A child's growth reflects his or her general state of health. Growth deceleration therefore may result from processes that ultimately threaten much more than height and weight. Accurate height and weight measurements and routine plotting of growth data on standard growth charts are important elements of pediatric practice. A decrease in length or height percentiles may be physiologic in infancy and in puberty. However, in order to distinguish physiologic from pathologic growth deceleration, a careful history and physical examination needs to be obtained. Quite frequently, laboratory and radiographic studies are needed to distinguish with confidence between causes of slow growth in these phases of life. Such studies are always required to evaluate growth deceleration during childhood, because growth deceleration in this phase is virtually always the result of a pathological process. If constitutional growth delay is diagnosed, reassurance is often adequate treatment, though continued monitoring of growth and bone age is indicated. Growth deceleration due to other processes is often treatable. Delineation of the causes of poor growth is particularly important because these disease processes may produce other serious problems.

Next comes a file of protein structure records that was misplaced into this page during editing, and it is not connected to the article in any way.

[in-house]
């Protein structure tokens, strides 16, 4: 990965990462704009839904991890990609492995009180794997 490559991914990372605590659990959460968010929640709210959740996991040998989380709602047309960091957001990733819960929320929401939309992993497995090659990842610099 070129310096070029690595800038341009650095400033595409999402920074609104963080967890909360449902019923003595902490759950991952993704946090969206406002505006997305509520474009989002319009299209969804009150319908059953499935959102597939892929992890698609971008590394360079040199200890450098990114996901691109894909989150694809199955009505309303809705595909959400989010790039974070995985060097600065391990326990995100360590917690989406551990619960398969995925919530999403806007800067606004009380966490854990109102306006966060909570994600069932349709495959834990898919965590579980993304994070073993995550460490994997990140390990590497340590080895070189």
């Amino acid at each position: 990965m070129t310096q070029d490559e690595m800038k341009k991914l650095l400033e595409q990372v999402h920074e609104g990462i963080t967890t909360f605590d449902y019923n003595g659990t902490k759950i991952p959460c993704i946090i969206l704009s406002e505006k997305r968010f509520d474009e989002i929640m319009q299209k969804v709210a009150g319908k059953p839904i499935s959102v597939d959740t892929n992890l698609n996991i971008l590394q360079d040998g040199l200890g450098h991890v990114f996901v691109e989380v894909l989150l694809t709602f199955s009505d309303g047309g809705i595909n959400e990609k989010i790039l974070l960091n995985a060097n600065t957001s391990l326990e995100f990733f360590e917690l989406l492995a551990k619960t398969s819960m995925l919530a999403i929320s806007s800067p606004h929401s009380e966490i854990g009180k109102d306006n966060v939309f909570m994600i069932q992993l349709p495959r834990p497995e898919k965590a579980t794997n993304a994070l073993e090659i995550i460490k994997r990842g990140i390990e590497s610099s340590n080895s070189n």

ASJC Scopus subject areas
- Pediatrics, Perinatology, and Child Health